One of Pike/Pine’s most recognizable auto-row buildings is likely to remain intact for decades to come thanks to a gush of neighborhood support and a key vote on Wednesday.
The Landmarks Preservation Board voted 8-0 to designate the White Motor Company building an official city landmark, citing its auto row-era roots and ties to one of the nation’s most widely known outdoor retailers. The landmark bid now moves to City Council for final approval.
“It is very easily identifiable, even to those not familiar with Capitol Hill,” said board member Deb Barker.
An early component of Seattle’s REI history and now home to The Stranger and the Rhino Room, the prominent terra cotta-faced building at 11th and Pine has stood above Cal Anderson Park since it was was constructed in 1918.
REI voiced support for White Motor’s landmark bid, but the outdoor retailer has not said if it has any future plans to become more involved with the building. An REI spokesperson would only say the company was following the landmarks process “with interest.”
A landmark designation, along with the recent landmark designation of the adjacent Value Village building, threaten to halt plans for a preservation incentive-powered development project by owner Legacy Commercial though appeals could be in the offing.
Members of the public spoke in favor of a landmark designation on Wednesday and the board had previously received dozens of letters in support of the bid. With relatively little deliberation, the board also voted to landmark the building’s third floor interior wooden beams.
During public comments, neighborhood activist Dennis Saxman voiced his support for a landmark status and accused the building owners of altering the exterior and interior of the building in order to weaken the case for preservation.
“It’s so obvious that a number of renovations were made to keep this building from being landmarked,” he said.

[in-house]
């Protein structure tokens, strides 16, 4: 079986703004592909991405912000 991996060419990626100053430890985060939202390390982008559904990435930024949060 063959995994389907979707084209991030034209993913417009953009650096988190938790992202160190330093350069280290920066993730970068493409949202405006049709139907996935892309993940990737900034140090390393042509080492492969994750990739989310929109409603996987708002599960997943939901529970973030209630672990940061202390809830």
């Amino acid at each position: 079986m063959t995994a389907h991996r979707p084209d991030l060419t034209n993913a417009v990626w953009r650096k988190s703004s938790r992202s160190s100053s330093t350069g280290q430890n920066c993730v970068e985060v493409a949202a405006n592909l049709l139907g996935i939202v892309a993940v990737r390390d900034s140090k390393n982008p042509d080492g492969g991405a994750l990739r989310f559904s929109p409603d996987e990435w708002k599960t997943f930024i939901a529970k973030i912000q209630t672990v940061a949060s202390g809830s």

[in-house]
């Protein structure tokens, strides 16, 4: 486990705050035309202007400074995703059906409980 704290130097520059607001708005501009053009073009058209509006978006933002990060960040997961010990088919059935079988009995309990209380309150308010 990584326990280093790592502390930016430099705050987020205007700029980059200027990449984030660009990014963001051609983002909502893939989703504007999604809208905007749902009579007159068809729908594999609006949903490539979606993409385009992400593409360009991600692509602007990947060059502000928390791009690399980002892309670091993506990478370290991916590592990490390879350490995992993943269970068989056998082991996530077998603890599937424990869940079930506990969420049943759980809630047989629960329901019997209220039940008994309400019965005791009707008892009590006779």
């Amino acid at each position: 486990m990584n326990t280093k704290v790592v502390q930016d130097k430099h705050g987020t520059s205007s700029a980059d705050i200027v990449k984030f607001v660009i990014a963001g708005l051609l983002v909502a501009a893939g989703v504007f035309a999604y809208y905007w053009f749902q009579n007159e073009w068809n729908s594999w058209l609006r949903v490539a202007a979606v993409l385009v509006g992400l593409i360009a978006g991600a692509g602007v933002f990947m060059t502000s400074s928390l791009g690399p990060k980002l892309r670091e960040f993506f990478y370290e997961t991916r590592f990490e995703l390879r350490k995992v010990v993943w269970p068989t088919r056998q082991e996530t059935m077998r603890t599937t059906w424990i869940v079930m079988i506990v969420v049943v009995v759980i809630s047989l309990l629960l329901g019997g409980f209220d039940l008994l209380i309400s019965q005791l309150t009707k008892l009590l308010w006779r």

After a more in-depth board meeting in December, landmark board members barely deliberated on the vote, many convinced the building met multiple grounds for landmark status.
The White Motor vote comes on the heels of the board’s unanimous decision to approve the landmark bid for the adjacent Value Village building. Board members determined the Kelly-Springfield Motor Truck Company building held special significance in the neighborhood due to its history in the early years of REI and its place in the “economic heritage of auto row.”
It’s unknown what impact both landmark designations will have on plans to redevelop the two buildings into a 75-foot tall office building above street-level commercial space. Building owner Legacy Commercial had previously said the landmark designation would hinder their vision for the block.
During the Wednesday meeting, a Legacy representative urged the board to vote against landmark status, and said the wooden trusses did not meet landmark criteria as they’re not visible from the street and would likely never be open to the public.
The city significantly restricts the type of work that can be done to a landmark buildings and landmark interiors. Any construction or alterations to city landmarks usually requires approval of the landmarks board.
Wednesday’s vote marks a major win for advocates of auto-row building preservation, who lauded White Motor’s ability to showcase Capitol Hill’s history. Eugenia Woo of Historic Seattle said the building was an even more obvious candidate for preservation than the Value Village building.
Andrew Haas, one of the prime backers making White Motor a landmark, wrote multiple letters to the board in support of saving the building’s interior beams.
“With the recent destruction of several Capitol Hill historic auto row buildings, there are only a handful of structures with the distinctive trusses intact,” Haas wrote in a recent letter. “When the trusses are destroyed, the architectural and historic significance of these buildings is lost.”
Feelings towards the building from the inside, however, aren’t so romantic. The Stranger has complained for years about leaky ceilings and drafty windows. Even if the landmark designation derails plans for the building’s re-development, The Stranger staff harbor no ambitions to serve as city landmark stewards.
“Our lease is up February 2016. I think we’re leaving no matter what happens to the building,” said Stranger publisher Tim Keck in an email. “Frankly I’m a little tired of this building and nothing working ever.”
As a compromise that would also ensure the building remains fully intact, Haas had previously suggested the board support a zoning variance to allow Legacy to build a tower in the parking lot behind the building.
“Seattle needs to find a way to add density, while enhancing rather than destroying our historic neighborhood districts,” Haas said in his letter. “Enough with block-sized six-story buildings and facadism compromises that is destroying Seattle’s character, history and livability.”